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The independent action group for current and ex Equitable Life policyholders, funded by contributions.

Equitable Members Action Group

Equitable Members Action Group Limited, a company limited by guarantee, number 5471535 registered in the UK

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Media Stories: 07/12/2005 - Where was Equitable chairman when flak was flying?

Where was Equitable chairman when flak was flying?

By Peter Davis
Published: December 7 2005

Sir, Peter Smith, Equitable Life's deputy chairman (Letters, December 5), seeks to justify his board's role in the society's recently and disastrously concluded litigation against its former auditors and directors. I comment as one of the latter.

Despite what Mr Smith suggests about Vanni Treves being in the front line, how typical of his chairman to be absent from it when the flak is flying, just as he was absent throughout the ruinously expensive high court hearing over the past seven months?

Mr Smith asks: "Is a reputation damaged by trying to do the difficult thing to help our members, but ultimately not being successful, rather than by taking the easy option and walking away from the challenge?"

Good question, Mr Smith. But why then did the current board waste about 45m of policyholders' funds in mounting ill-conceived and ill-considered legal claims against, among others,former directors, who were trying to do exactly what Mr Smith says he believes in, particularly as he and his colleagues have often conceded that the former directors acted honestly and in what were perceived at the time to be the best interests of the policyholders, even if not ultimately successful.

Mr Smith and his colleagues initiated the action nearly four years ago and, despite well-publicised setbacks, allowed it to continue from April this year until last week.

They should now stand up and take the flak they deserve; Mr Smith should even hope his chairman, supposedly an experienced lawyer, might stand alongside him; and he should not seek to justify the unjustifiable.

Peter A. Davis
London SW19 7DN

http://news.ft.com/cms/s/b7b2613a-66c6-11da-884a-0000779e2340.html

Chris Headdon: Questions remain over Equitable Life

Sir:

One thing which emerged very clearly in the recent litigation is a lack of consistency in statements made by the current board of Equitable Life, either with their own earlier statements or with the factual evidence. The article published on 5 December by Andreas Whittam Smith contains three examples.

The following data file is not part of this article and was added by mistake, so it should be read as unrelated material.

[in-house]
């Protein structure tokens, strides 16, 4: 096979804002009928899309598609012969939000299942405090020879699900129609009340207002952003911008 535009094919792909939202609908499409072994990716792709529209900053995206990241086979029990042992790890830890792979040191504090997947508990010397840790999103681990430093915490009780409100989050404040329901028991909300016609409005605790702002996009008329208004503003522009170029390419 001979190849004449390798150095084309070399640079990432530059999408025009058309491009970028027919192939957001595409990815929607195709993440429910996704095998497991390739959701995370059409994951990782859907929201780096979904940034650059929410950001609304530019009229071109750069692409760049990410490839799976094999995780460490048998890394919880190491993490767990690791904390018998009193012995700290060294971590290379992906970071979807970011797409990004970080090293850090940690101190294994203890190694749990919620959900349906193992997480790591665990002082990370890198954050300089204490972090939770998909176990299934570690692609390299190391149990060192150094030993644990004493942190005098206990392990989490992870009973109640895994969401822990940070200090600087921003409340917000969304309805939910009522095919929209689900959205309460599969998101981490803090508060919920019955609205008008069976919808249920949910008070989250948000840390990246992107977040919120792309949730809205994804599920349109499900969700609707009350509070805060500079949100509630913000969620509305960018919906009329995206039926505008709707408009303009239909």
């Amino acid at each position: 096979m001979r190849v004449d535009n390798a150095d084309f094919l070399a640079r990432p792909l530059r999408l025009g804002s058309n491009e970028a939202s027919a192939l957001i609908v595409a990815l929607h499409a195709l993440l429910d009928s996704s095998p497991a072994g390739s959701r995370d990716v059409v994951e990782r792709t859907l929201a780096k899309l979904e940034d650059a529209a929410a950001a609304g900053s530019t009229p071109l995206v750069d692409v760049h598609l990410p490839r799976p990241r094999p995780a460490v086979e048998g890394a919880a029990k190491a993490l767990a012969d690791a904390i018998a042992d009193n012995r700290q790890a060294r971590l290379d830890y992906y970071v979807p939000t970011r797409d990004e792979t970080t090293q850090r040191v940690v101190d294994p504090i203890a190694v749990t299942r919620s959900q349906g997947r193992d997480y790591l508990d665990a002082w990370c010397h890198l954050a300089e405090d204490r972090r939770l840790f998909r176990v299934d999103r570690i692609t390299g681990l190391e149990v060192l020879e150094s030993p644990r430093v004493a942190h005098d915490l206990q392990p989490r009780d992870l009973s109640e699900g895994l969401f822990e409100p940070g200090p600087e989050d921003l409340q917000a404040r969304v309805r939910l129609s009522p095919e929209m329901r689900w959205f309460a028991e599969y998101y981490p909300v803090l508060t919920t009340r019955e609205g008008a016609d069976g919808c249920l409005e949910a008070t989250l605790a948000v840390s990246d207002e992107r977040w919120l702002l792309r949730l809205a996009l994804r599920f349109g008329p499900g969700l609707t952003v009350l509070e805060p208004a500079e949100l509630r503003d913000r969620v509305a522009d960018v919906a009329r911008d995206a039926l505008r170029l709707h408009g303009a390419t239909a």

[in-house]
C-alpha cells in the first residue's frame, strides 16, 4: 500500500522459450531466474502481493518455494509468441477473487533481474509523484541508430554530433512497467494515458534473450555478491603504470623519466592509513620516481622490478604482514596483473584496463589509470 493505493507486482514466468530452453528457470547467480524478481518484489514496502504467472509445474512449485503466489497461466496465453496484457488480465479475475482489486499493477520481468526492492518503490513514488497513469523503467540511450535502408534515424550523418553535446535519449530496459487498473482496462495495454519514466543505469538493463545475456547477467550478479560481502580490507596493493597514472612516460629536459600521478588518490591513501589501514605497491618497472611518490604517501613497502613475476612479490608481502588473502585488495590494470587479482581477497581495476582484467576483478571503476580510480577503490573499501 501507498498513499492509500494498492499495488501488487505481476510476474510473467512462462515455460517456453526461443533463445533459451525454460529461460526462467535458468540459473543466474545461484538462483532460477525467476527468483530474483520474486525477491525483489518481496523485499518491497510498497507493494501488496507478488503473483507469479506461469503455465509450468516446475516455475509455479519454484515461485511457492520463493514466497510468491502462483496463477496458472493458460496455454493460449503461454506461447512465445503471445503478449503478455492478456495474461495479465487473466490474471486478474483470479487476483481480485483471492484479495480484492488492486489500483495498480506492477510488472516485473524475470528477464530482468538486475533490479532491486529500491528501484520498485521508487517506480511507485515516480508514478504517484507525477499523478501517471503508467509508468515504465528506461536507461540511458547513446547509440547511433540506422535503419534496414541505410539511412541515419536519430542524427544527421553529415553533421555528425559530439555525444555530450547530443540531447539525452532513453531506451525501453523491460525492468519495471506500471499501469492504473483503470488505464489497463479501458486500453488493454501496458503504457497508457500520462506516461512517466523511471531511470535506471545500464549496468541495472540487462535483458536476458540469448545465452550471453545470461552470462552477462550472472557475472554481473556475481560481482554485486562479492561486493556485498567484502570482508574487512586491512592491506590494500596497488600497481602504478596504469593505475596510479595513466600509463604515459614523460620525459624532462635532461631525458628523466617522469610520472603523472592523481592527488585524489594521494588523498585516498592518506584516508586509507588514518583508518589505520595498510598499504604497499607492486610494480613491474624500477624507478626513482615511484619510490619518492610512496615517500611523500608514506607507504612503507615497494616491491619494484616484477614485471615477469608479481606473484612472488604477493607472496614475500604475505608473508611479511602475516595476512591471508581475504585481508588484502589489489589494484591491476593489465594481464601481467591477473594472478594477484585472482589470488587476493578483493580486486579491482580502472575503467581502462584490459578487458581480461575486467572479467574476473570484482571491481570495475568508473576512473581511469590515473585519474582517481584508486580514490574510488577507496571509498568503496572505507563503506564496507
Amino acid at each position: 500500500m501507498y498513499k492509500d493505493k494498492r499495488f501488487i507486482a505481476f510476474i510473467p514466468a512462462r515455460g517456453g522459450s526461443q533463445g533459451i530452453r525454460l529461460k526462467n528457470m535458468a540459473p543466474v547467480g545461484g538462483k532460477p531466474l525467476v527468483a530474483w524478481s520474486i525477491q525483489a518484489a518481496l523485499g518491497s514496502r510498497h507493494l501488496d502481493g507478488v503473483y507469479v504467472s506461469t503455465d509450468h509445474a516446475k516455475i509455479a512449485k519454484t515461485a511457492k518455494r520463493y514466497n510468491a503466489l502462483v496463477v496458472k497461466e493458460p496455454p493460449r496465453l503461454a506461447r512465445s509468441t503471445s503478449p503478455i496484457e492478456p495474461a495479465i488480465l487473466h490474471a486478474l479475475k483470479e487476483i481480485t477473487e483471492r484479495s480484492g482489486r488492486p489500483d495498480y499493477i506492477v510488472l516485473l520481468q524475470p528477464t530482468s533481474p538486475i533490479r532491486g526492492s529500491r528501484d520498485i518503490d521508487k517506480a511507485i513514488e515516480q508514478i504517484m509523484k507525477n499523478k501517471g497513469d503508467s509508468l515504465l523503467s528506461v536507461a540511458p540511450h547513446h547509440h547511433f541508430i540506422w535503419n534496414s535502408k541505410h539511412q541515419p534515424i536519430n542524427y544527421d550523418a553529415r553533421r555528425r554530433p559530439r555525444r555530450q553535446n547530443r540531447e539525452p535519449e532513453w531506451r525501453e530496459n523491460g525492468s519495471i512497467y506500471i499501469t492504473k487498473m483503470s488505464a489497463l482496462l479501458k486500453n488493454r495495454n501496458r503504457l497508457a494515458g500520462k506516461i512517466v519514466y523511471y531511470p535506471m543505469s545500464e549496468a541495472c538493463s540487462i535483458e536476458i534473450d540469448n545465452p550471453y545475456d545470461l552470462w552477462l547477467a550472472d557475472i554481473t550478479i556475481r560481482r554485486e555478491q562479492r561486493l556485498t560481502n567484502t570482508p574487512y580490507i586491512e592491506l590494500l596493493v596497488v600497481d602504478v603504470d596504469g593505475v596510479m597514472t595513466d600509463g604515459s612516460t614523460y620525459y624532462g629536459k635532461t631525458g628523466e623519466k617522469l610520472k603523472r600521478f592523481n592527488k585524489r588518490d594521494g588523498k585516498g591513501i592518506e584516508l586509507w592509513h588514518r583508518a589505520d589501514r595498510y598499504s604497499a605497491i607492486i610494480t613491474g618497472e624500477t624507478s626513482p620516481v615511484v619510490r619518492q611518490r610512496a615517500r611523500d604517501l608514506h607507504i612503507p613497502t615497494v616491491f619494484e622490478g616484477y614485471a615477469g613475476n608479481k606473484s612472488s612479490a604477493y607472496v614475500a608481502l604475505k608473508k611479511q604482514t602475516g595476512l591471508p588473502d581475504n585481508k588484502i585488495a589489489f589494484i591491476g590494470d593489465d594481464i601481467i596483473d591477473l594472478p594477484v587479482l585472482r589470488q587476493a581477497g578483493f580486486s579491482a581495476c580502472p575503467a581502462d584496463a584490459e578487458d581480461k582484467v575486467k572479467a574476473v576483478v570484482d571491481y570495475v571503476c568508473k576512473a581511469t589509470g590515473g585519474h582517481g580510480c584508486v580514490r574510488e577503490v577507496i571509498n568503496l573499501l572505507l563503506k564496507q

First, the attempt now to justify the litigation by reference to the conclusions of the Penrose report when, in October 2004, the Society issued a detailed rebuttal of Lord Penrose's main conclusions.

Second, the attempt to explain the failure of the litigation against Ernst & Young by surprise at the former directors' evidence that their bonus decisions would have been no different, even if E&Y had insisted on higher Companies Act accounts provisions. In November 2004 I produced a witness statement saying that, as the appointed actuary at the relevant times, I would not have advised the board differently even if there had been higher provisions. My oral evidence at trial was exactly the same as that written evidence provided more than six months earlier. Other directors had given written evidence before trial regarding the great weight they placed on actuarial advice regarding bonus matters. There were, thus, no grounds whatsoever for the Society to be surprised by the directors' oral evidence.

Third, you report Mr Treves as saying that the new board had sought audit, actuarial and legal advice before proceeding. The defendants have spent four years trying to find out what actuarial advice was taken at the outset and, so far as we have been able to discover, none was taken before expert reports were produced in 2004. That is why claims which, for two years, had been widely publicised as being for over 3bn were reduced to around one-third of that level once expert evidence was produced.

Examples like these explain, I suggest, why policyholders, of whom I am still one, appear reluctant to accept what is now said to them at face value.

CHRIS HEADDON
RADCLIVE, BUCKINGHAMSHIRE
The writer was formerly appointed Actuary and Chief Executive of Equitable Life.

http://comment.independent.co.uk/letters/article331732.ece
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